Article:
"We definitely think it's one step closer to finding a true Sun–Earth analogue," says study co-author Elisa Quintana, an astronomer at the SETI Institute in Mountain View, California, and at the nearby NASA Ames Research Center in Moffett Field. But because the star that the exoplanet orbits is a cool, dim one unlike the Sun, Quintana and her colleagues consider the planet more of a cousin to Earth than a twin.
The presence of water on Mars is often talked about in the past tense -- as in, billions of years in the past. But researchers have found clues that water could be flowing in the present, at least during warm seasons.
Researchers at Georgia Institute of Technology are looking at dark features on Martian slopes that are finger-shaped. They appear and disappear seasonally.
These flows represent the best suggestion we know of that Mars has water right now, scientists say. The study is published in the journal Geophysical Research Letters.
Observations at many sites in South America, including the European Southern Observatory's (ESO) La Silla Observatory, have made the surprise discovery that two dense and narrow rings surround the remote asteroid Chariklo. This is the smallest object by far found to have rings and only the fifth body in the solar system — after the much larger planets Jupiter, Saturn, Uranus, and Neptune — to have this feature. The origin of these rings remains a mystery, but they may be the result of a collision that created a disk of debris.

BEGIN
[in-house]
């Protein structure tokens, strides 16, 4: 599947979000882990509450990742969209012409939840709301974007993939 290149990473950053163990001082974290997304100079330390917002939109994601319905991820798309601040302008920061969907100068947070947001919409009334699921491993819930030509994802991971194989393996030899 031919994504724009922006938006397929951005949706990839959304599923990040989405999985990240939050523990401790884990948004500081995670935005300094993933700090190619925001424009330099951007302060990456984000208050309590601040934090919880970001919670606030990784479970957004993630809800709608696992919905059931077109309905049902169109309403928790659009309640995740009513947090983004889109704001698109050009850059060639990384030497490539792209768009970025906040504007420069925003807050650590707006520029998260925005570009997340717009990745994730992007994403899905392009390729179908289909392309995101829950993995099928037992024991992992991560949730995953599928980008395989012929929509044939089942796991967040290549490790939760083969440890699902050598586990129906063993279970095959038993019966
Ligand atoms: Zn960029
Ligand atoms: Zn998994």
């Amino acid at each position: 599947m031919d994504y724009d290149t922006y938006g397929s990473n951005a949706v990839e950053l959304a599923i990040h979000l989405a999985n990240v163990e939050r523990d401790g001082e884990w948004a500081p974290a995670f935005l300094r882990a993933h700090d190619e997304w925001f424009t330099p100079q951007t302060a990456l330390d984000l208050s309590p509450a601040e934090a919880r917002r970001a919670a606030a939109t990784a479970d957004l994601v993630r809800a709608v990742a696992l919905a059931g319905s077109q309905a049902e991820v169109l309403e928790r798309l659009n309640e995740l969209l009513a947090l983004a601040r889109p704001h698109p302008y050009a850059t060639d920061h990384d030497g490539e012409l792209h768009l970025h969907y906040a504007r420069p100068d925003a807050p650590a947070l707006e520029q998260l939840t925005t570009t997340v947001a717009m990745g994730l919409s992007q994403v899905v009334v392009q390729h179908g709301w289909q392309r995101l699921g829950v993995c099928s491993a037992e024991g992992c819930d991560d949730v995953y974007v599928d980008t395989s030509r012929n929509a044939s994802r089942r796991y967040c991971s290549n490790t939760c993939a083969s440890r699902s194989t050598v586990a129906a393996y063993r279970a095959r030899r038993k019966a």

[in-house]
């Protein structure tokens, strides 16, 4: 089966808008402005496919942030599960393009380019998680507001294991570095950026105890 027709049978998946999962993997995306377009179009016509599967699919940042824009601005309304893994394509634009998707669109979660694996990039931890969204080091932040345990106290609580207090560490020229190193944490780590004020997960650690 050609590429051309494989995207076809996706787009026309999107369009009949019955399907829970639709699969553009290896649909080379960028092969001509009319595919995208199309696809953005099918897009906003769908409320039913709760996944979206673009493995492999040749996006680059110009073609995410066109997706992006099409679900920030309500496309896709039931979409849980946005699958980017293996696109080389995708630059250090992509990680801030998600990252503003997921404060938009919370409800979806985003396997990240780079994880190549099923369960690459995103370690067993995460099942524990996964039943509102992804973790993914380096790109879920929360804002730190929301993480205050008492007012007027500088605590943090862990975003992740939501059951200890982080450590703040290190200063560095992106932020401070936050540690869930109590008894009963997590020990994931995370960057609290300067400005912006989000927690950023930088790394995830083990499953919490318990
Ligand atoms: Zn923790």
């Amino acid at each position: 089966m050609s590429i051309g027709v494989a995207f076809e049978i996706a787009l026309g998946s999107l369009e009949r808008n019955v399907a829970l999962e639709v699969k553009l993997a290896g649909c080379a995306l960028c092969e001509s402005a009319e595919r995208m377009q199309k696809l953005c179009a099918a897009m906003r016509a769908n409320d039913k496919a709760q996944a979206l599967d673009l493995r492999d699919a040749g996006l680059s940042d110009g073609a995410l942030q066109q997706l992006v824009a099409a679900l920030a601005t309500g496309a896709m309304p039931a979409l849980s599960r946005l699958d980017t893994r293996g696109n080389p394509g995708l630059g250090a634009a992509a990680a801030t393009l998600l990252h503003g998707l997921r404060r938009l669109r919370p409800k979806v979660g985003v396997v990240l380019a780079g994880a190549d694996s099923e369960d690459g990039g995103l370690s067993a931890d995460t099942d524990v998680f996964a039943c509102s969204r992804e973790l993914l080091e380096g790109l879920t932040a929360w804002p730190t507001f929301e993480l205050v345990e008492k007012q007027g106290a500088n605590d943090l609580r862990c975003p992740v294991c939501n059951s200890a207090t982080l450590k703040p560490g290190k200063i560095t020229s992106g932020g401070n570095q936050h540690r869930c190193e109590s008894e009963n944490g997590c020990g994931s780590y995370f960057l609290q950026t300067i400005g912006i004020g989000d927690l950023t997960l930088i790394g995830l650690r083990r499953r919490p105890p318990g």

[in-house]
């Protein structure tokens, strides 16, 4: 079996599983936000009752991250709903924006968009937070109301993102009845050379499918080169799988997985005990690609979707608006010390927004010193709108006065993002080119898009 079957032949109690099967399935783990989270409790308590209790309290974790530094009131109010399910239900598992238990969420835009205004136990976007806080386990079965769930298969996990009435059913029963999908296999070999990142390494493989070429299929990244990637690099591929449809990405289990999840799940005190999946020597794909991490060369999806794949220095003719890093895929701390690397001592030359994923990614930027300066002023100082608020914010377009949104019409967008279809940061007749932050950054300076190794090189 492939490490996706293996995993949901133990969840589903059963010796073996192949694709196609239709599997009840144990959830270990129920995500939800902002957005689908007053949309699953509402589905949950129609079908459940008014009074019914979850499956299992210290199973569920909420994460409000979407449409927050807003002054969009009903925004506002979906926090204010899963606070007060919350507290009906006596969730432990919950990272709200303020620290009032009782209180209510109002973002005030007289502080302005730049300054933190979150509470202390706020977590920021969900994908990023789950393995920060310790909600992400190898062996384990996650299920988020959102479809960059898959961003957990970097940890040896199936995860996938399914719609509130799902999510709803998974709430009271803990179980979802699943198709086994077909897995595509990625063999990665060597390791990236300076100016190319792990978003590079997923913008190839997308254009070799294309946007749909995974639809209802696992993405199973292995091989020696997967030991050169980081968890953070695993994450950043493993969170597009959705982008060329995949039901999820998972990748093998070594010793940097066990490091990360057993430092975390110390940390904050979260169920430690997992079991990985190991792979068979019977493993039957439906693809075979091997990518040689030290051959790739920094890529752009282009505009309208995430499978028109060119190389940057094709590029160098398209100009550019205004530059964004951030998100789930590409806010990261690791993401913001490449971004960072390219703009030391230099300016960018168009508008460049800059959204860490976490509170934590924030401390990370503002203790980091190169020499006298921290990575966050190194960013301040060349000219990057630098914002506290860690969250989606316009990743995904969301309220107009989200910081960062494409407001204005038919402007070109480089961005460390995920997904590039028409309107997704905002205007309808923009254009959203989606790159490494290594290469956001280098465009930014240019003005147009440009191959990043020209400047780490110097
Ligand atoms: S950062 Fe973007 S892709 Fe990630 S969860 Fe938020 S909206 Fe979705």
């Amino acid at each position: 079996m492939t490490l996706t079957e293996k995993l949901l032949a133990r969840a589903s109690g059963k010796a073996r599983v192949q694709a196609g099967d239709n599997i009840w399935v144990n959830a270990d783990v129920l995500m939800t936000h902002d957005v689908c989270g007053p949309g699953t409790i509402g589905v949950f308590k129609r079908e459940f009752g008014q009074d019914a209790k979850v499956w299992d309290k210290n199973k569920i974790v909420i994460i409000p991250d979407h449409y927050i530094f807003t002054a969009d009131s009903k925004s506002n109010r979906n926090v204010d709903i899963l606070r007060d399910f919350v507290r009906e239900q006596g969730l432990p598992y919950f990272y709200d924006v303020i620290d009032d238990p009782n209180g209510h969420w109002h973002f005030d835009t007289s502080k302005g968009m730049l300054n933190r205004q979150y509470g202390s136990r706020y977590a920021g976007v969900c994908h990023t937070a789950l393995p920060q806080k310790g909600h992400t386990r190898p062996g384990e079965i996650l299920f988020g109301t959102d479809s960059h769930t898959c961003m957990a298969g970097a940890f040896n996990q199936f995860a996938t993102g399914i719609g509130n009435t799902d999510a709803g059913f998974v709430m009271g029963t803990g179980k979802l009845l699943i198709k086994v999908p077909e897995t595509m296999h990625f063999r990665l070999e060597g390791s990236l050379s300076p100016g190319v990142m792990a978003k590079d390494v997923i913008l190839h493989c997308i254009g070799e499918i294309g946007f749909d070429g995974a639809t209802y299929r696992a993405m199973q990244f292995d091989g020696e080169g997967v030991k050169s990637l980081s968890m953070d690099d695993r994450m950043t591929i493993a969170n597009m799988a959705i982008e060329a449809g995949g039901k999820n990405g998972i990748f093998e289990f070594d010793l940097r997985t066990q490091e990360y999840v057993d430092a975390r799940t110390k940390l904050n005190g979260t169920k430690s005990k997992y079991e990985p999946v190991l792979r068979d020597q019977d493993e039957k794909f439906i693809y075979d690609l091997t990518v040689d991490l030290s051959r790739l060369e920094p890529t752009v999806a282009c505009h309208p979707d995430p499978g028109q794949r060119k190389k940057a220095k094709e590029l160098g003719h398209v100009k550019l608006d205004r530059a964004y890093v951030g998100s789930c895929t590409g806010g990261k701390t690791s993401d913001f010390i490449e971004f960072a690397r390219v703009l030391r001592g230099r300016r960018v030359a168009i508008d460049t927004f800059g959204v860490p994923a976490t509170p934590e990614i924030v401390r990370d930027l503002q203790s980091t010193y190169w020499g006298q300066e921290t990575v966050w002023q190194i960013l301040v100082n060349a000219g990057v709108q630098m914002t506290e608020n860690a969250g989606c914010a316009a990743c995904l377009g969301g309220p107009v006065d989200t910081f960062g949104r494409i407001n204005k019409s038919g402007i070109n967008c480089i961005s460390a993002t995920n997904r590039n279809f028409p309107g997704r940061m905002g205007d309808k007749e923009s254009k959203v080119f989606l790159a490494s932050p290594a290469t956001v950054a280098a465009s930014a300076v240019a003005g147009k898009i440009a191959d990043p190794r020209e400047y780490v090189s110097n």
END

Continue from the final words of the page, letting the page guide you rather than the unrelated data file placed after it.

Peering into the far reaches of the solar system, astronomers have spied a pink frozen world 7½ billion miles from the sun.
It's the second such object to be discovered in a region of space beyond Pluto long considered a celestial wasteland. Until now, the lone known resident in this part of the solar system was an oddball dwarf planet spotted in 2003 named Sedna after the mythological Inuit goddess who created the sea creatures of the Arctic.